Why is baking soda slippery?
July 5, 2012 11:53 AM   Subscribe

Solutions of baking soda (sodium bicarbonate) and potassium metabisulfite in water are both slippery to the touch. Why is that?
posted by Prince_of_Cups to Science & Nature (3 answers total) 2 users marked this as a favorite
Alkaline solutions are slippery or soapy to the touch, due to the saponification of the fatty substances on the surface of the skin.
posted by fake at 11:58 AM on July 5, 2012 [3 favorites]

Fake has it, but just to confirm: those are both alkaline solutions, and they'll turn the oil on your skin into soap which makes them feel slippery.

The industrial version of this is classically done with lye (sodium hydroxide) and rendered animal fat or plant oils to make washing soap but there's a whole suite of related reactions and the ones that happen on your hands with baking soda and potassium metabisulfite are among them. You will also experience this if you get bleach on your hands, because bleach is a solution of one or another chlorine-based alkali, typically sodium hypochlorite.

Note that stronger alkalines (bases) will give you chemical burns and will saponify your flesh as well as just the oil on the surface of your skin. This is why you want to wear gloves when working with bleach or dran-o or other things like that.
posted by Scientist at 12:05 PM on July 5, 2012 [3 favorites]

To be a little more specific about why that skin-oil soap is slippery:

Soap molecules are long hydrocarbon chains (which are hydrophobic, which pretty much means "won't mix with water") with a hydrophyllic (water-loving) bit on one end. When you mix them with water, these molecules self-organize into big spherical bunches with the hydrophobic tails on the inside, away from the water, and the hydrophillic heads on the surface of the sphere, facing the watery environment. These structures are called micelles. In that illustration, I think the micelle is organized around a little bit of greasy dirt, which illustrates how soap gets you clean.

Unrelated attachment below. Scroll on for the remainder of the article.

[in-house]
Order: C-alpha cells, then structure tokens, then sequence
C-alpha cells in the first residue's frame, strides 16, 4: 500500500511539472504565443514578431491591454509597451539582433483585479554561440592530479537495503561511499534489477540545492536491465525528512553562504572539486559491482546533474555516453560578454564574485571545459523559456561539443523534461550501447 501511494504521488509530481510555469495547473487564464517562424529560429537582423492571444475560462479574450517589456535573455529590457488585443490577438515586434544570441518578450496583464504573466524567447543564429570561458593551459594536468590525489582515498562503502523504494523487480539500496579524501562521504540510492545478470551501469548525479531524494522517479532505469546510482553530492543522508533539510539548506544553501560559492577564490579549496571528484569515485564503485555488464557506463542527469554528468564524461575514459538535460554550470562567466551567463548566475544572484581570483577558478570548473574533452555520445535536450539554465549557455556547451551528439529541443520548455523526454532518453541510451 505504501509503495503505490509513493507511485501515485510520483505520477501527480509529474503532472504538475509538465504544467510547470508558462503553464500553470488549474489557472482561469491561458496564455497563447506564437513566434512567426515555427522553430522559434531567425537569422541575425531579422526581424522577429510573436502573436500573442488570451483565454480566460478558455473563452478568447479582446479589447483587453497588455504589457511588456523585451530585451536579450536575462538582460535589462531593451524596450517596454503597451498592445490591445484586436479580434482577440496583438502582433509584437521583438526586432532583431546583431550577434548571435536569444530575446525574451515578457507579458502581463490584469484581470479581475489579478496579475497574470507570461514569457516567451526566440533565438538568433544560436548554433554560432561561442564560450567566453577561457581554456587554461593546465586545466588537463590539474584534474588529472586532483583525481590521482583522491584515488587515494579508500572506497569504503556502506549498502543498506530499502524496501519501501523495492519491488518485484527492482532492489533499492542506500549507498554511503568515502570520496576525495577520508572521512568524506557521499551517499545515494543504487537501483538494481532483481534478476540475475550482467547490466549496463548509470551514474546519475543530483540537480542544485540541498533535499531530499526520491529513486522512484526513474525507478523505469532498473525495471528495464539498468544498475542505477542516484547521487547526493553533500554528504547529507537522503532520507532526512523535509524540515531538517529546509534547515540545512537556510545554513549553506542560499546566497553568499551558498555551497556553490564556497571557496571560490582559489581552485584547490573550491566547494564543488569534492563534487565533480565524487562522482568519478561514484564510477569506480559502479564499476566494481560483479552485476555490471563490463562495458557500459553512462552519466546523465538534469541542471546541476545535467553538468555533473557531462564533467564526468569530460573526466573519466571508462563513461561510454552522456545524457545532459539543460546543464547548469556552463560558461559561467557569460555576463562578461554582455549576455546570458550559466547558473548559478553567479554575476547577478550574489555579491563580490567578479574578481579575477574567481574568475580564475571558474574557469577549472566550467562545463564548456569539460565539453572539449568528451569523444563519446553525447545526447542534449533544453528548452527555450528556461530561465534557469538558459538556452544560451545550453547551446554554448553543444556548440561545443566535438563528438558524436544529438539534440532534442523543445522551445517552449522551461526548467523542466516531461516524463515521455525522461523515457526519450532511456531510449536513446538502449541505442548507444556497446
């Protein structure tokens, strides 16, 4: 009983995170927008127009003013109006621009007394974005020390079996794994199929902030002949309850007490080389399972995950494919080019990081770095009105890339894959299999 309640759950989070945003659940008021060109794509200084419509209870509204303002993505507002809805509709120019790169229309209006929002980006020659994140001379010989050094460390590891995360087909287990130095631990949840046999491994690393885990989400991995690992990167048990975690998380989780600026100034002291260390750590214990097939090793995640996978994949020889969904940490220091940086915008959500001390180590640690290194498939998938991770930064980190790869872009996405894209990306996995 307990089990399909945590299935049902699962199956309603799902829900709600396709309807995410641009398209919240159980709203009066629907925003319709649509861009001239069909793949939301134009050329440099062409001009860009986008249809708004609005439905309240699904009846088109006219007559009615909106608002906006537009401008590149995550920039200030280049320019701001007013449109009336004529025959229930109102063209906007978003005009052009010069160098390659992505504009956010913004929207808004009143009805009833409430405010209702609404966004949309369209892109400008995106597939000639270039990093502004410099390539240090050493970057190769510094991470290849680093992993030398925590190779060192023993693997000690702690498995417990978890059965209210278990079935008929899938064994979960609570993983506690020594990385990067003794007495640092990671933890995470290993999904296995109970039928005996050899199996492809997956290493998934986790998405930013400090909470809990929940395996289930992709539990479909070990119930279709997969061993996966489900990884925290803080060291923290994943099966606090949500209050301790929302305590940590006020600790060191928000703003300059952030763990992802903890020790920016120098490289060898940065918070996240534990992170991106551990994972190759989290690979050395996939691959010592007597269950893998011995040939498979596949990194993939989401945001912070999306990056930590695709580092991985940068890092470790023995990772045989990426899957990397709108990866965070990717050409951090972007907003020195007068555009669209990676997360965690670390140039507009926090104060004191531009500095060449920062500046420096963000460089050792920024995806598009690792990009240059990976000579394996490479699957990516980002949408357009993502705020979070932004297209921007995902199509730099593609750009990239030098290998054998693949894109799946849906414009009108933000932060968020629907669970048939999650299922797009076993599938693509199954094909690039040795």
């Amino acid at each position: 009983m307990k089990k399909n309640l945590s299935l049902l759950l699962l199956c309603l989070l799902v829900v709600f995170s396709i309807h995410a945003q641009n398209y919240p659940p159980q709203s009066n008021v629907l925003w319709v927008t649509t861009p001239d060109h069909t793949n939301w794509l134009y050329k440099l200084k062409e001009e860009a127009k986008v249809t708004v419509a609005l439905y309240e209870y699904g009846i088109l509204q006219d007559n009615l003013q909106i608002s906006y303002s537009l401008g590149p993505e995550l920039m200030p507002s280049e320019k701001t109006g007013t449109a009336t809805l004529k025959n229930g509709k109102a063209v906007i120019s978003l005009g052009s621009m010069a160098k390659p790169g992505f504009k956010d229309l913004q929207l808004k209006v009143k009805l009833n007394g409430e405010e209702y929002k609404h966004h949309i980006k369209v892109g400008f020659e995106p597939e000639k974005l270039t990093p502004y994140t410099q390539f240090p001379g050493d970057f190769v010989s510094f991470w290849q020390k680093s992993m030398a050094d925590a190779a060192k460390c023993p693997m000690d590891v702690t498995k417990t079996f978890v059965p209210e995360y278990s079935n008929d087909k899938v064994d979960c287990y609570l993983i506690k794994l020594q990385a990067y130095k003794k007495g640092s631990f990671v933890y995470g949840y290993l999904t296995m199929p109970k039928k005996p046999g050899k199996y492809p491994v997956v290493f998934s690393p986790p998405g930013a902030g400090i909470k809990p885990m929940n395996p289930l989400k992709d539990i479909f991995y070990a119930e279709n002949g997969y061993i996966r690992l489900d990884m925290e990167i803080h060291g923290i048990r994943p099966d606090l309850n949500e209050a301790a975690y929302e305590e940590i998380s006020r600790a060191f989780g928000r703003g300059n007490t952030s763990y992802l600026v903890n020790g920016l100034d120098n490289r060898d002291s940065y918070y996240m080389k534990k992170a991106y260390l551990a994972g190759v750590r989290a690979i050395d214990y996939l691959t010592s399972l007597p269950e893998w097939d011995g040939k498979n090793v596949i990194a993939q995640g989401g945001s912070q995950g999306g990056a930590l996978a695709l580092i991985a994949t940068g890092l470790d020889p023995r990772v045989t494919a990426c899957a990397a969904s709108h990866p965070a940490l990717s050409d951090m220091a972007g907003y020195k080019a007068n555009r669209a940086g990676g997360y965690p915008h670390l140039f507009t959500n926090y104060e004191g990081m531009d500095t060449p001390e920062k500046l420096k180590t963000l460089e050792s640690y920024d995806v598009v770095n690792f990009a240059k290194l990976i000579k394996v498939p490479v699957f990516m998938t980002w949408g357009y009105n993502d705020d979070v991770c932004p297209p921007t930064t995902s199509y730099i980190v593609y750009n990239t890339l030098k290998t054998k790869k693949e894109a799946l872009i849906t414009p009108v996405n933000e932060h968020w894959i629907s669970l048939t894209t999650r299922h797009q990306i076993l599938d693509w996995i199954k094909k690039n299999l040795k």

But, back to the slipperiness. These micelles act like tiny ball bearings in the water, reducing the friction between your thumb and forefinger. It's probably more complicated than this--I imagine that the micelles disperse and reform--but the critical point is that they are filling microscopic surface features and preventing the intimate contact which allows them to "stick"/experience friction.
posted by pullayup at 3:00 PM on July 5, 2012 [6 favorites]

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